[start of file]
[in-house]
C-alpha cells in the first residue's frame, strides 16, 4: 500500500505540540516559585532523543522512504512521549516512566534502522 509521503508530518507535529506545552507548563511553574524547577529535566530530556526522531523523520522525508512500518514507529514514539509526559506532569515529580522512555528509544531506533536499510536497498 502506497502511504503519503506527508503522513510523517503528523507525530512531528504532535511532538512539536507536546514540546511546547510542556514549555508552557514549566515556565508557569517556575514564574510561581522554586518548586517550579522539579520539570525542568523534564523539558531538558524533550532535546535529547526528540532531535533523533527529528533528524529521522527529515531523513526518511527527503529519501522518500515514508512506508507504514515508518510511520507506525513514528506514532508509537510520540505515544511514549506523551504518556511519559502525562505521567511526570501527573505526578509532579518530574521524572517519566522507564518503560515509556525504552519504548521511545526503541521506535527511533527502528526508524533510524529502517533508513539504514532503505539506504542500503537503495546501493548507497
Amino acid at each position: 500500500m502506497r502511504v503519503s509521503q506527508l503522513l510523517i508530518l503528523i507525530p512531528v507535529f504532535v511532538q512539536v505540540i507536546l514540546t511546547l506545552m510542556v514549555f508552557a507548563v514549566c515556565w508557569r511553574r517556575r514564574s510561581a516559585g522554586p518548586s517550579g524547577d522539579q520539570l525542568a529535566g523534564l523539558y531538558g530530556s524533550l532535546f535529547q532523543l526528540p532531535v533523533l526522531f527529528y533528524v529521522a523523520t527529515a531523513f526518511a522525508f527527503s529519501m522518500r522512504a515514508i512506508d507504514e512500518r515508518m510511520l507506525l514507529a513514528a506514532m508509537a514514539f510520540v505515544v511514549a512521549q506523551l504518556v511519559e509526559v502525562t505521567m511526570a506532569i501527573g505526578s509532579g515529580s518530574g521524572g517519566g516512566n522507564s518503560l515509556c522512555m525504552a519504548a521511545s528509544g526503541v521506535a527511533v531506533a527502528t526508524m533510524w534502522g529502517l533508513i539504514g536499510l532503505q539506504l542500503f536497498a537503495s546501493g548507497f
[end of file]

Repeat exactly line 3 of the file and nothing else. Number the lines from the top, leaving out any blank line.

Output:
Amino acid at each position: 500500500m502506497r502511504v503519503s509521503q506527508l503522513l510523517i508530518l503528523i507525530p512531528v507535529f504532535v511532538q512539536v505540540i507536546l514540546t511546547l506545552m510542556v514549555f508552557a507548563v514549566c515556565w508557569r511553574r517556575r514564574s510561581a516559585g522554586p518548586s517550579g524547577d522539579q520539570l525542568a529535566g523534564l523539558y531538558g530530556s524533550l532535546f535529547q532523543l526528540p532531535v533523533l526522531f527529528y533528524v529521522a523523520t527529515a531523513f526518511a522525508f527527503s529519501m522518500r522512504a515514508i512506508d507504514e512500518r515508518m510511520l507506525l514507529a513514528a506514532m508509537a514514539f510520540v505515544v511514549a512521549q506523551l504518556v511519559e509526559v502525562t505521567m511526570a506532569i501527573g505526578s509532579g515529580s518530574g521524572g517519566g516512566n522507564s518503560l515509556c522512555m525504552a519504548a521511545s528509544g526503541v521506535a527511533v531506533a527502528t526508524m533510524w534502522g529502517l533508513i539504514g536499510l532503505q539506504l542500503f536497498a537503495s546501493g548507497f